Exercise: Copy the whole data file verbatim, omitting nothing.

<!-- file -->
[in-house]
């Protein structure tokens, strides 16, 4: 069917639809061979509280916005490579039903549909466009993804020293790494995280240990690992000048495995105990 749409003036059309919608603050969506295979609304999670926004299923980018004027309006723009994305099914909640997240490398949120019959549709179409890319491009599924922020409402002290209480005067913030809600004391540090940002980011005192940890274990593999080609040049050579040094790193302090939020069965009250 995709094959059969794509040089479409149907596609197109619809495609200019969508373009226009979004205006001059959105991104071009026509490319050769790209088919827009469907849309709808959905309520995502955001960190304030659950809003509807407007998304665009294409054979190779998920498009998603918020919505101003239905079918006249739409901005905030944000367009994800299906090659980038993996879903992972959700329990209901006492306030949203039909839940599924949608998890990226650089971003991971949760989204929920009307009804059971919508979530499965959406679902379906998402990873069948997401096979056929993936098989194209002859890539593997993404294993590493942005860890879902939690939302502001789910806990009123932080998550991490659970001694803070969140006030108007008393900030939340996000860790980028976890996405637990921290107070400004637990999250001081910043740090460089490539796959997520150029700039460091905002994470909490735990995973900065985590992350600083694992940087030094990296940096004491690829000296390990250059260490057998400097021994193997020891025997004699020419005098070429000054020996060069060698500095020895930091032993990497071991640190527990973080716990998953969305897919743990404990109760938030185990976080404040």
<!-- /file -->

[in-house]
């Protein structure tokens, strides 16, 4: 069917639809061979509280916005490579039903549909466009993804020293790494995280240990690992000048495995105990 749409003036059309919608603050969506295979609304999670926004299923980018004027309006723009994305099914909640997240490398949120019959549709179409890319491009599924922020409402002290209480005067913030809600004391540090940002980011005192940890274990593999080609040049050579040094790193302090939020069965009250 995709094959059969794509040089479409149907596609197109619809495609200019969508373009226009979004205006001059959105991104071009026509490319050769790209088919827009469907849309709808959905309520995502955001960190304030659950809003509807407007998304665009294409054979190779998920498009998603918020919505101003239905079918006249739409901005905030944000367009994800299906090659980038993996879903992972959700329990209901006492306030949203039909839940599924949608998890990226650089971003991971949760989204929920009307009804059971919508979530499965959406679902379906998402990873069948997401096979056929993936098989194209002859890539593997993404294993590493942005860890879902939690939302502001789910806990009123932080998550991490659970001694803070969140006030108007008393900030939340996000860790980028976890996405637990921290107070400004637990999250001081910043740090460089490539796959997520150029700039460091905002994470909490735990995973900065985590992350600083694992940087030094990296940096004491690829000296390990250059260490057998400097021994193997020891025997004699020419005098070429000054020996060069060698500095020895930091032993990497071991640190527990973080716990998953969305897919743990404990109760938030185990976080404040």